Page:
The current state of affairs and a roadmap for effective carbon-accounting tooling in AI
The societal case for carbon accounting of AI systems
Digital services consume a lot of energy and it goes without saying that in a world with accelerating climate change, we must be conscious in all parts of life with our carbon footprints. In the case of the software that we write, specifically, the AI systems we build, these considerations become even more important because of the large upfront computational resources that training some large AI models consume, and the subsequent carbon emissions resulting from it. Thus, effective carbon accounting for artificial intelligence systems is critical!
An equally important consideration is to think about the social inequalities perpetuated by the emphasis on large-scale models. It encourages a winner-take-all dynamic in the AI research ecosystem where only those who have access to large-scale compute and data infrastructure, typically well-funded industry and academic labs are able to embark on such research. Consequently, by being able to do so, they are able to publish results and secure more funding feeding the cycle further.
Ultimately, for any system that we build, there is an investment of resources: human, computational, and financial. We need to be able to assess more accurately the costs and benefits of utilizing different approaches. For example, neural architecture search (NAS) can help find more efficient architectures that we would not find through human-guided and targeted search and tuning. While NAS can be computationally expensive, if it yields a solution that is computationally- and carbon-efficient, and it is a system that is run many times over, the potential long-run savings can outweigh the short-run costs.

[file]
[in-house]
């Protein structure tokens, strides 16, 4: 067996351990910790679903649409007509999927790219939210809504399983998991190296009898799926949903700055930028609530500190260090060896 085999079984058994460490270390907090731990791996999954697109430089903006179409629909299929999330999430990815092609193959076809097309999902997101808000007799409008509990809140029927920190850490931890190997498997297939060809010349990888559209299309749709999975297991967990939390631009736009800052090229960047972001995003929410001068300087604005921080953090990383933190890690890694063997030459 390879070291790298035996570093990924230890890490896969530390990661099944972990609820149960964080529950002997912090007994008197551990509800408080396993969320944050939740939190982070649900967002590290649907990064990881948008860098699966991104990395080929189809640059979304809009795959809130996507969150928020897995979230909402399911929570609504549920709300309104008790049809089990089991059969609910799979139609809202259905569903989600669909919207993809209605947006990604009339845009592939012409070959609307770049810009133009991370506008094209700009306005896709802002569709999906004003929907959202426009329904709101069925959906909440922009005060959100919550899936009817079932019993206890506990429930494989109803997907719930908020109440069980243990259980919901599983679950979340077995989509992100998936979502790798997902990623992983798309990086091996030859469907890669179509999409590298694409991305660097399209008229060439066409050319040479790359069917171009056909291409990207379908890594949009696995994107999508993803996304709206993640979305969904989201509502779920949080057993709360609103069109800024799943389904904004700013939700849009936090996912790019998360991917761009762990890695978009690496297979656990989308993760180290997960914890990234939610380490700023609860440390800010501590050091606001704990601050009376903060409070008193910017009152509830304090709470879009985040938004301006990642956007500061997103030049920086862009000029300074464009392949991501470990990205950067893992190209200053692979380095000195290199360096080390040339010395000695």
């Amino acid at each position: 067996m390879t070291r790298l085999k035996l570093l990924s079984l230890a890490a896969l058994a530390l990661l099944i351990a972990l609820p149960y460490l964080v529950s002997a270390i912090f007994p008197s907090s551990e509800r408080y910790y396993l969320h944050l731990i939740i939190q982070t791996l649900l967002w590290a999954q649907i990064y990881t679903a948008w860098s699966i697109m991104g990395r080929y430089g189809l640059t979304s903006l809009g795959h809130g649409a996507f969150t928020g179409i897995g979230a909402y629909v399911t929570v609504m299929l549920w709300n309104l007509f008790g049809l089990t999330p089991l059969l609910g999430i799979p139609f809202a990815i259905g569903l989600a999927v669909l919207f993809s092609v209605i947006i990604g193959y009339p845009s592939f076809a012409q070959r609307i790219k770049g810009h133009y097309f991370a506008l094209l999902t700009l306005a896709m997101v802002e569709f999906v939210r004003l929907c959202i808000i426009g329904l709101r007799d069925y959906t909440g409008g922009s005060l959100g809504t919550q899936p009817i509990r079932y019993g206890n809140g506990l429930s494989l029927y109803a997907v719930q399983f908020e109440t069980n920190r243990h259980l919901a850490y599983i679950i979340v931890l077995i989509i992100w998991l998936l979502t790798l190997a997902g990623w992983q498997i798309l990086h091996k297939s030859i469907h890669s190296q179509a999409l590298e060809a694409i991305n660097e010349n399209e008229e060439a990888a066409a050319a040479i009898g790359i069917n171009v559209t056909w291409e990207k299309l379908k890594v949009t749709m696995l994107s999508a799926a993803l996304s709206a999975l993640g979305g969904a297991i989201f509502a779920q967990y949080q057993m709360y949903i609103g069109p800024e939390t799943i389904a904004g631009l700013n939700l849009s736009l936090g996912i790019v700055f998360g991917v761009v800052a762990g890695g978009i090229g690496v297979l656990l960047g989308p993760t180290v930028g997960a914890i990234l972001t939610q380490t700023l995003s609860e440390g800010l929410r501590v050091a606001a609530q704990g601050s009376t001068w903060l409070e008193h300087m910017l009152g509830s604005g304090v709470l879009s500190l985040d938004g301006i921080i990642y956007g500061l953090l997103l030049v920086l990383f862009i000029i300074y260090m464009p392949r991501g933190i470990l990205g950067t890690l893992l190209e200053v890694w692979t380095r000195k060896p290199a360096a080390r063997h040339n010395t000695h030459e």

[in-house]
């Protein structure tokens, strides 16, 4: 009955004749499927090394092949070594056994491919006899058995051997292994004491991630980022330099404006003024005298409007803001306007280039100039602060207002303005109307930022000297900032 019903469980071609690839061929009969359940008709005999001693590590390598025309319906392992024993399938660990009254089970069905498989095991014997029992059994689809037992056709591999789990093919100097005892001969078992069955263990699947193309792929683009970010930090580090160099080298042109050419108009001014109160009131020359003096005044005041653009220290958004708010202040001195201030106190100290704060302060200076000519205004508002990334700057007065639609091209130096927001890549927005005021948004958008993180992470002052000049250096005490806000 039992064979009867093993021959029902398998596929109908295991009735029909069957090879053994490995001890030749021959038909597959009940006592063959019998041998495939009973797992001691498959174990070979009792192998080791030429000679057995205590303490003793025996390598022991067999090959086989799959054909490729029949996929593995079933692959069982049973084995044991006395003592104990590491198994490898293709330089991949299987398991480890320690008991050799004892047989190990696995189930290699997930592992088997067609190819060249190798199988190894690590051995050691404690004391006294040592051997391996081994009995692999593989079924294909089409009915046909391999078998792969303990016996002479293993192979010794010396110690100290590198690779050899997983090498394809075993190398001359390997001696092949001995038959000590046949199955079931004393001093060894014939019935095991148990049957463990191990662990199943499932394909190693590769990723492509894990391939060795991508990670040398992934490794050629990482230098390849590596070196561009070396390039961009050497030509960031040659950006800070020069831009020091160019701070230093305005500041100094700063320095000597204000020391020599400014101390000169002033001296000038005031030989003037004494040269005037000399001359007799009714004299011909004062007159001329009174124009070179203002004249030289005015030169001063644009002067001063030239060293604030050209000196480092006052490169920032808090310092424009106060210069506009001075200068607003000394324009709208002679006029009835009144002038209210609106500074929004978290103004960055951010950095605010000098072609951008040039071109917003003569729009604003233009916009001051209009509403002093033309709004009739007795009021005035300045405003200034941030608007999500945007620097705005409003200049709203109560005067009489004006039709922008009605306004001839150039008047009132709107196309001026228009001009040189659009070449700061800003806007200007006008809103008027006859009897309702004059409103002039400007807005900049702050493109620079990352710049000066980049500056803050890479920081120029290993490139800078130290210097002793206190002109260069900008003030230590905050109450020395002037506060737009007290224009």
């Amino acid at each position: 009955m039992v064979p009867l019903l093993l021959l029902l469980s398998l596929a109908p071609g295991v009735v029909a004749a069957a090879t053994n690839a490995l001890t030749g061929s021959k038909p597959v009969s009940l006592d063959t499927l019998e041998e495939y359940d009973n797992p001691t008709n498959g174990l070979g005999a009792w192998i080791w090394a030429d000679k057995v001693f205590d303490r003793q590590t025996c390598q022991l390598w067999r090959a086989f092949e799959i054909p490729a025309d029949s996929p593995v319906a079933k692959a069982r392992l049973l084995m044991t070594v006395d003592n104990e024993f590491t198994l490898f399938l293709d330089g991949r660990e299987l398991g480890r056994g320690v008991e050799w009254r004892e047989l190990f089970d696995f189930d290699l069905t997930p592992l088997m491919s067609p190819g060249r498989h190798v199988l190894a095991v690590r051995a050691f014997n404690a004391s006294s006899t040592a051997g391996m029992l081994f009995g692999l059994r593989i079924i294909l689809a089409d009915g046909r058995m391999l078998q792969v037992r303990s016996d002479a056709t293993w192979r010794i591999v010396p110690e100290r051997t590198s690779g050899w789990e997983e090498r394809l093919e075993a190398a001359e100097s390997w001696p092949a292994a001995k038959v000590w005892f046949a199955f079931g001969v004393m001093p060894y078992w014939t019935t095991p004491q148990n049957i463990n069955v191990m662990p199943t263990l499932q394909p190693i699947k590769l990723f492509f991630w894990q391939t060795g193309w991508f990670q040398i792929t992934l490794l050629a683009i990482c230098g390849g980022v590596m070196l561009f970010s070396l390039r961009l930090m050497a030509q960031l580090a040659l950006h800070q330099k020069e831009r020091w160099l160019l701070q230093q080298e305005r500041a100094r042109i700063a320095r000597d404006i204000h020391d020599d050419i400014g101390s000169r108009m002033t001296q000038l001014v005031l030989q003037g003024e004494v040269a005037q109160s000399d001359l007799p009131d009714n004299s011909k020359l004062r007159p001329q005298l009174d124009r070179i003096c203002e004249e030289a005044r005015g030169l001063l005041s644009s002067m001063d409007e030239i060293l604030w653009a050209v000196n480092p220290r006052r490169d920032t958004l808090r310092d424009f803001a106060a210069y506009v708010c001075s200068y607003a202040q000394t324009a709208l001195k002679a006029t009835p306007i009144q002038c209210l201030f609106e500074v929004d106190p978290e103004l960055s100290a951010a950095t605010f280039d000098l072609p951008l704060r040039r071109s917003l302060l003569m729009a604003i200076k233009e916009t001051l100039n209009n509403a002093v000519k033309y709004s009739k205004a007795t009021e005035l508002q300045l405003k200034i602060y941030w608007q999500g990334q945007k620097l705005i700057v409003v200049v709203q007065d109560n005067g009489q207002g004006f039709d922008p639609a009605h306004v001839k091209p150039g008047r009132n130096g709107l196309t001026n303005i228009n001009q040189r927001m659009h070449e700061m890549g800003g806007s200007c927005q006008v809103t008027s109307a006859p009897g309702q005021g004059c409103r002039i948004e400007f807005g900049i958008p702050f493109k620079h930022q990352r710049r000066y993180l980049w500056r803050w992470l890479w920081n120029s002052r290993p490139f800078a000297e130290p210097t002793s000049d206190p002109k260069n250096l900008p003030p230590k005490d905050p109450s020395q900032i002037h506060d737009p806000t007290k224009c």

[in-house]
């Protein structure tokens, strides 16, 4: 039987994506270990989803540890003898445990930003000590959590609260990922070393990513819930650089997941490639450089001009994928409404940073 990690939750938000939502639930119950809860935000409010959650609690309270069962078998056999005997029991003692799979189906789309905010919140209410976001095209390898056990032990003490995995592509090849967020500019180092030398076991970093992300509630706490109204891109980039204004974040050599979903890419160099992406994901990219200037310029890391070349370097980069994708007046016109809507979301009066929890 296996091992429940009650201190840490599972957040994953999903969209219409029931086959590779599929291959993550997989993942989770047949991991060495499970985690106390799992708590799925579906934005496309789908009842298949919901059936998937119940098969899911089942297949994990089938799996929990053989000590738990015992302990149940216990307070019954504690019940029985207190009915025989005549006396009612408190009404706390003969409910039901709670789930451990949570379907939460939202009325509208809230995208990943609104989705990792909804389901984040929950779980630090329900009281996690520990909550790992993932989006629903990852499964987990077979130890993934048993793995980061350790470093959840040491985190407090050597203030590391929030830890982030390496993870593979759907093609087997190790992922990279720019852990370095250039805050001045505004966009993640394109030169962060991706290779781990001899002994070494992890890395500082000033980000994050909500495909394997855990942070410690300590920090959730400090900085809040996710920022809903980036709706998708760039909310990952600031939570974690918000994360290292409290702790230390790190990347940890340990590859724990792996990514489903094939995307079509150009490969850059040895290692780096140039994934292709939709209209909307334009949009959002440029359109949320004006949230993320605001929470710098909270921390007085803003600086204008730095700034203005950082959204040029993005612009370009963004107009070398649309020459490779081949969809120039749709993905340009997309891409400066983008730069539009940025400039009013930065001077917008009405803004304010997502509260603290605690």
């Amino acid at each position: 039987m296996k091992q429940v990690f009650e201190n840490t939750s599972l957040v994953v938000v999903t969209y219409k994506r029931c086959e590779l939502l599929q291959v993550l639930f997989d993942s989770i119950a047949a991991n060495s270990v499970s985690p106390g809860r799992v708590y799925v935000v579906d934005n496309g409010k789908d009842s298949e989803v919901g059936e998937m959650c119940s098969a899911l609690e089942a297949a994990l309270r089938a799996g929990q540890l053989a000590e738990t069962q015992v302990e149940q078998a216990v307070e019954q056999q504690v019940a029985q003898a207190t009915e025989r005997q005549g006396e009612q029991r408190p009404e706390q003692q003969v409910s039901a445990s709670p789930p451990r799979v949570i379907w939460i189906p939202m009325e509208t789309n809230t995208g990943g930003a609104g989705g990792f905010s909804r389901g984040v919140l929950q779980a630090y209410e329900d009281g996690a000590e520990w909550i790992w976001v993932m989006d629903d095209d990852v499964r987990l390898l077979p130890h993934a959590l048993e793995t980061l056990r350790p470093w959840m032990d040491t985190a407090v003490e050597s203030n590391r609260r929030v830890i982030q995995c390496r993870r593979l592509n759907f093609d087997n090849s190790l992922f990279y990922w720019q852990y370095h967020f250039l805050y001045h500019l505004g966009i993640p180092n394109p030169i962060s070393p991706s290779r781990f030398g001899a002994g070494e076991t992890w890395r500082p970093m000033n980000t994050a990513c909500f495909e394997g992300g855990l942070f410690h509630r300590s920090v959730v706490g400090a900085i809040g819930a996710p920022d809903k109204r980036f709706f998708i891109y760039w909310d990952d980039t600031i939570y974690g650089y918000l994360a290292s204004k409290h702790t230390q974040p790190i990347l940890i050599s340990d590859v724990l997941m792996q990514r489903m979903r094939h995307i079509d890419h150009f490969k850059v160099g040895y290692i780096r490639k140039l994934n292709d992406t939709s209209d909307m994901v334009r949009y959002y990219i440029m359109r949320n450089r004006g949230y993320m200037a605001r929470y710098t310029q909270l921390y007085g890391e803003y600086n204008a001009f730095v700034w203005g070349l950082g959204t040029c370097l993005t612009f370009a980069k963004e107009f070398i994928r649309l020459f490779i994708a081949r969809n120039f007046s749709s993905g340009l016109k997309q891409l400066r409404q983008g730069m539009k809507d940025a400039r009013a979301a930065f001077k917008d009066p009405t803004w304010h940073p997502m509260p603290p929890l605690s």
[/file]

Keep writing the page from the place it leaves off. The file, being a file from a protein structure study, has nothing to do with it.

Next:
To be able to assess all of this, we need to have a more accurate cost estimation. While we are able to do so quite well for the financial side of things, getting a better handle on the carbon side of things will further clarify our trade-off analyses.
The current state of affairs of carbon-accounting tooling
Most of the tooling is split into two factions at the moment: web-based and code-based tools.
Web-based tools like MLCO2 calculator offer practitioners an option where after the training phase is complete, they can enter information about the cloud provider, the region where resources are hosted, training time, and type of hardware to estimate the CO2eq that were potentially emitted as a part of the training process of your AI system.
Code-based tools like energyusage and CodeCarbon provide developers the option of integrating snippets of code, akin to how you would track artifacts in your machine learning workflow with tools like MLFlow, to capture the energy consumption of different functions within your code. These are later converted to CO2eq by the tools to provide a comparable metric.
Unfortunately, due to the recency and general lack of awareness, the uptake of these tools has been quite limited. This is evidenced by both the number of downloads and stars for the code repositories on GitHub, but also from anecdotal evidence. You’d be hard-pressed to find fellow practitioners engaging with these tools in their day-to-day work. It continues to remain an abstract discussion and a distant concern, though the tide is shifting.
Where we’re headed and what’s happening
Introducing friction into workflows is a proven way to kill the adoption of a new process. The initial crop of tooling in this space, which was primarily web-based, was plagued by this problem. Just as documentation creation and maintenance is challenging, similarly having to enter information in a separate portal to calculate the carbon footprint breaks the natural workflow of a developer. The trend inching towards code-based tools is a positive step in that direction as it integrates more naturally into existing workflows. The latest integration that CodeCarbon offers with CometML is an example of this.